Friday, 21 August 2009

Am I prescient, or what?

Yesterday my heading was "Best A level results ever?" So now that I have actually read the figures - guess what? They really are the best A level results ever. Am I prescient, or what?

Every year a bigger percentage of the pupils who are taking A levels pass. Every year, without fail, there are concerns raised about "grade inflation", and about how a reform of the system might be necessary. This is now such a regular thing, a failure for it to happen might seem like an indication that the world is coming to an end. Of course, this year is no different from previous ones. However, at some point there has to be a break in the trend, or else the pass rate will necessarily hit 100%, and then maybe the world will come to an end. Every year there are concerns about how it is perilously close to 100% already.Now it is at 97.5% meaning that only 2.5% of the people who took an A level failed to pass it. 'I passed an A level' is getting close to synonymous with 'I took an A level'.

How does this happen, year after year? Could it be that pupils who lack the ability to pass an A level are being steered away from them? I find it hard to reconcile this possibility with the fact that more pupils are taking A levels than ever before, both in absolute numerical terms and as a percentage of the school population.So could it be that pupils are being steered to "softer" A levels (see Matthew's comments from Tuesday's blog)? Maybe.

Is it that pupils are smarter now? I don't want to dampen the enthusiasm of anyone who is currently celebrating a good result, but I don't think pupils have become all that much smarter. Now 26.7% get the top grade. That is, coincidentally, exactly three times the 8.9% who got grade A's in 1970. I don't think that there are three times as many pupils who are 'grade A material' than there were in 1970.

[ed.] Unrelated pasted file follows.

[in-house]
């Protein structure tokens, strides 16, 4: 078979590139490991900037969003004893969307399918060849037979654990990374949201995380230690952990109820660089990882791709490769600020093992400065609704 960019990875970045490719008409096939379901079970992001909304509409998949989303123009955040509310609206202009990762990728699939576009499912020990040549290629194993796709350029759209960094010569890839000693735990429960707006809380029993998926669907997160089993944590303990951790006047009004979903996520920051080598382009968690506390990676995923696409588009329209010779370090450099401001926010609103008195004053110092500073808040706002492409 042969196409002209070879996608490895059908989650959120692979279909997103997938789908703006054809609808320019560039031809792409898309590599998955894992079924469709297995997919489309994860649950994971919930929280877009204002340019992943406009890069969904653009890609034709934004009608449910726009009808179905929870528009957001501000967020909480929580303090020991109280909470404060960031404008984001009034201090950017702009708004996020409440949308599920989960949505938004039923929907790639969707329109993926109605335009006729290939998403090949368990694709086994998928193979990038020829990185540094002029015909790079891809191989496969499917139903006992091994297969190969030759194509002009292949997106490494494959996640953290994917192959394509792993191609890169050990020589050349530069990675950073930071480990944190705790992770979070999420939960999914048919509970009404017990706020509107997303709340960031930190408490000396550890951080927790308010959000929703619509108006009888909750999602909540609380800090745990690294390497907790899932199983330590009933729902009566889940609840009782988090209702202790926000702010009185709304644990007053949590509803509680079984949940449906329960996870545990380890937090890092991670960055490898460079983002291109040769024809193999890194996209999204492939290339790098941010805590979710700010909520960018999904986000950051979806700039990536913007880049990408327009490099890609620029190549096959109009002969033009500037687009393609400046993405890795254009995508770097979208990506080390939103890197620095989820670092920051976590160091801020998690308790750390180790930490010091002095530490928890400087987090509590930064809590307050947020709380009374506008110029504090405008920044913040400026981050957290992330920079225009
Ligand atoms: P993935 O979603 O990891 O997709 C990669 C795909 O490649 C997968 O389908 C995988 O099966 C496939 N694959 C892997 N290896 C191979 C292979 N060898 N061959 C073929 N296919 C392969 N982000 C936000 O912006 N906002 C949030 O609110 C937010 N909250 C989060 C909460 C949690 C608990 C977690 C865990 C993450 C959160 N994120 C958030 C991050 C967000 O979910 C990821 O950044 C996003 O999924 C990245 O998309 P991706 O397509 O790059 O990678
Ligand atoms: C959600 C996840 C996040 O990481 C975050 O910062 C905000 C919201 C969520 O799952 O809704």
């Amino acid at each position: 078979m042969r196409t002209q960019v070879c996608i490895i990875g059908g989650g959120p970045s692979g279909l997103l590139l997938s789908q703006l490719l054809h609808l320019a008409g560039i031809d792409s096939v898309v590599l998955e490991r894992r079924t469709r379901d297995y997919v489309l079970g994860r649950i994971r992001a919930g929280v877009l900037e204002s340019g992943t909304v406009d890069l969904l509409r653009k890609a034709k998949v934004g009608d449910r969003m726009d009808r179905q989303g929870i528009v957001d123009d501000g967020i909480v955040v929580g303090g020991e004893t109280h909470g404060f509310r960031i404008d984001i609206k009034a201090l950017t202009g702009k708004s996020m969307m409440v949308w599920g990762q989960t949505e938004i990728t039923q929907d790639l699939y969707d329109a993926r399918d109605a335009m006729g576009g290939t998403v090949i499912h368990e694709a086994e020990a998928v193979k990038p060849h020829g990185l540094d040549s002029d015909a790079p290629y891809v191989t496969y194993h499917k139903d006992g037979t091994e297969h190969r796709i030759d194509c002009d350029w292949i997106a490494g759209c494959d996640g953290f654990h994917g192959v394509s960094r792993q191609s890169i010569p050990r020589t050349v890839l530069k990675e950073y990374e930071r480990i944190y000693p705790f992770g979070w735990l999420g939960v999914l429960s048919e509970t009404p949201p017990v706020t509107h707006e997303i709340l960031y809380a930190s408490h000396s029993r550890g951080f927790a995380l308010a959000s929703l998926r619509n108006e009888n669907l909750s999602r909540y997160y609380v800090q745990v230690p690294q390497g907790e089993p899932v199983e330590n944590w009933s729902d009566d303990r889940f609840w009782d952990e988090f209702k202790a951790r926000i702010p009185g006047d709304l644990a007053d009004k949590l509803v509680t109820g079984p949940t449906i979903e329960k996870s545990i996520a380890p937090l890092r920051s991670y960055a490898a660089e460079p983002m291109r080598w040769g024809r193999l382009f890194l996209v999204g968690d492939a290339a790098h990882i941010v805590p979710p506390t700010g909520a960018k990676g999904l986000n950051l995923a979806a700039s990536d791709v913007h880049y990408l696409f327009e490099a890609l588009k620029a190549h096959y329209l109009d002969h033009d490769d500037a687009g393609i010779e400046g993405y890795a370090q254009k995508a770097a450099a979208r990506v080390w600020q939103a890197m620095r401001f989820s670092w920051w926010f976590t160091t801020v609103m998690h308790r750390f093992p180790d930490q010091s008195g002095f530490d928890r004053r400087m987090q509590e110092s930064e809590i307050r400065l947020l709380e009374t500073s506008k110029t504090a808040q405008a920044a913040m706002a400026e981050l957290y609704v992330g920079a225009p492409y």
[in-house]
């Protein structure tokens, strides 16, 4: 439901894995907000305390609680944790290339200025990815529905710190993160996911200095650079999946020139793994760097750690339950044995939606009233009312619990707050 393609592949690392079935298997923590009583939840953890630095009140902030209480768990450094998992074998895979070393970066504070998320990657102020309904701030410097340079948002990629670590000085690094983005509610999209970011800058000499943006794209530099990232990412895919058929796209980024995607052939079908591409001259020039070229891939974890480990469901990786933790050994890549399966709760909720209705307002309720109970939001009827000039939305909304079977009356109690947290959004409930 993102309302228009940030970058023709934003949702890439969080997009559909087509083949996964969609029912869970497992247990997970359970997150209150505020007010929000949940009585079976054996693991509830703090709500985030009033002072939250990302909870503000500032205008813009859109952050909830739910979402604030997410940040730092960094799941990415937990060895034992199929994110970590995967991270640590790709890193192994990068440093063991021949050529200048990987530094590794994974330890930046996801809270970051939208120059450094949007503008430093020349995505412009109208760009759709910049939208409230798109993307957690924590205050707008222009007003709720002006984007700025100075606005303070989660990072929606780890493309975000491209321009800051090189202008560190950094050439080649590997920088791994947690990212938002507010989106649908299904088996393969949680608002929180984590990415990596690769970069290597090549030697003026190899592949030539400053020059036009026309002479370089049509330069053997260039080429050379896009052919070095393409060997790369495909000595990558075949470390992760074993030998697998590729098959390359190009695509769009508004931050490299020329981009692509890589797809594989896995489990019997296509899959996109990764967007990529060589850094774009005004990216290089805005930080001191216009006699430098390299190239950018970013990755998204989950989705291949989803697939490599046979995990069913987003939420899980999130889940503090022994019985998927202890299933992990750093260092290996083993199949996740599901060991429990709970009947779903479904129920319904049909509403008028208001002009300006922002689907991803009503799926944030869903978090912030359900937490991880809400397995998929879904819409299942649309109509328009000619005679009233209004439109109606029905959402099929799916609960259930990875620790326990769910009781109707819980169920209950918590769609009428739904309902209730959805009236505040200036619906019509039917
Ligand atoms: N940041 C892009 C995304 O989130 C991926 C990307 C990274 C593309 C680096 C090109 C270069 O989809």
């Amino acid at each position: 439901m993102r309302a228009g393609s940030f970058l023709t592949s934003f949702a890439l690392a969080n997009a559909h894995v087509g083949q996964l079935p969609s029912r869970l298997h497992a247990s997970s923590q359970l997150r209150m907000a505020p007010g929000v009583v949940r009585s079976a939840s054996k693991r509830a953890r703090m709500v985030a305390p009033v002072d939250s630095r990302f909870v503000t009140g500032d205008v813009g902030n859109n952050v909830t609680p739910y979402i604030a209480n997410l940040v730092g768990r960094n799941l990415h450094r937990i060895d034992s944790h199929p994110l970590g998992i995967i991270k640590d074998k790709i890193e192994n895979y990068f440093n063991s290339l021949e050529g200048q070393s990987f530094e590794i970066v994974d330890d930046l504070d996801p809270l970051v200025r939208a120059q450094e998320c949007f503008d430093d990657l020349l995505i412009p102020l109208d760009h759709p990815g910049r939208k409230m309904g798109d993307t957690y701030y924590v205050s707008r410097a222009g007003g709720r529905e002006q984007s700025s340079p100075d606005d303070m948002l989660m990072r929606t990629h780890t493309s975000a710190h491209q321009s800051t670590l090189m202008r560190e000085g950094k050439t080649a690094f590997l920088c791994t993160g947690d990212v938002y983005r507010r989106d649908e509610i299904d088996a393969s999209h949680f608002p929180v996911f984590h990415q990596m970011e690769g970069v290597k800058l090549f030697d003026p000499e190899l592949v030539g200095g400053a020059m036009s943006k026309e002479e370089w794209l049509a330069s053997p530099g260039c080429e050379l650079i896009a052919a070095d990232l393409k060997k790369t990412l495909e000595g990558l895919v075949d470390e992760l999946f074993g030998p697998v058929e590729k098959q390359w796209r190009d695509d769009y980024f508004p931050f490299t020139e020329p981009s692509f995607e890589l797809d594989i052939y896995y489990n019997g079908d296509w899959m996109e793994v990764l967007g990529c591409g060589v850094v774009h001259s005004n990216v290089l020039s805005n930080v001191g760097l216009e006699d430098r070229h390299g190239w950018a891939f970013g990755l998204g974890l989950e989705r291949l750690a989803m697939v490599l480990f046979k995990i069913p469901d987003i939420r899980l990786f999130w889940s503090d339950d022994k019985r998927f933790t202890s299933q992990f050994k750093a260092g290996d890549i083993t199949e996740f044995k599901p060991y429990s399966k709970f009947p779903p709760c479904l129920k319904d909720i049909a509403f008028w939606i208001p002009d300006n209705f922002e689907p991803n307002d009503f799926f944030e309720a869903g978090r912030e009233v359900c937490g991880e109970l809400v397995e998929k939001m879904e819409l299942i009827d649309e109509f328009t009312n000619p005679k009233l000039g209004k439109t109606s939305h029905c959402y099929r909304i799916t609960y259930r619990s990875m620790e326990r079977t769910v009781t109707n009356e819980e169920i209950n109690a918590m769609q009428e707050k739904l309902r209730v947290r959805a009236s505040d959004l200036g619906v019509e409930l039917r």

This week teachers have a duty to support their pupils. I like to give praise whenever I can. It does good, and it helps build relationships. When it comes to telling 16 or 18 year olds how they have done in GCSEs and A levels, the tendency is to praise. You may send cards congratulating teenagers that you know. Teachers deal with pupils on a daily basis. I have met them at many parent teacher evenings and the tendency is for them to talk about something good, then something that needs improving, then something good. This is how it should be. But there has to be some way of providing praise and moral support without doling out three times as many grade A's as in 1970.

The downside of this exam grade profligacy is that it leaves universities and prospective employers with no way of properly grading their intake (see Matthew's comments again). It also devalues the achievements of those who took and passed their O or A levels back in the 70's.

Change the world.


  1. In years gone by, or better known as the 1970s in my case, unless your A level was a C or above, it wasn't worth considering. I took 3 in 1978 and only passed one, but with an E grade, these days even with that low result a student would be urged to consider full-time further education.
    I did get a degree, much later on, with lots of hard work.

    However there are students who do get A grades across the board, with plenty of hard work, and go on to University getting high grades in sciences, but these days nothing is ever said about them.

  2. If you want the cream you take of the very top of the bottle. That was before homogenisation of milk became the norm. In effect the educational exam system has been homogenised. No-one must fail. All the milk has to be creamy.
    The solution to the 'pass mark' is to have a baseline for each pass grade. I'm sure there's a fancy word for the system.
    A rough example would be:
    Top 5% A Credit
    Next 20 A
    Next 20 B
    Next 20 C
    The rest FAIL.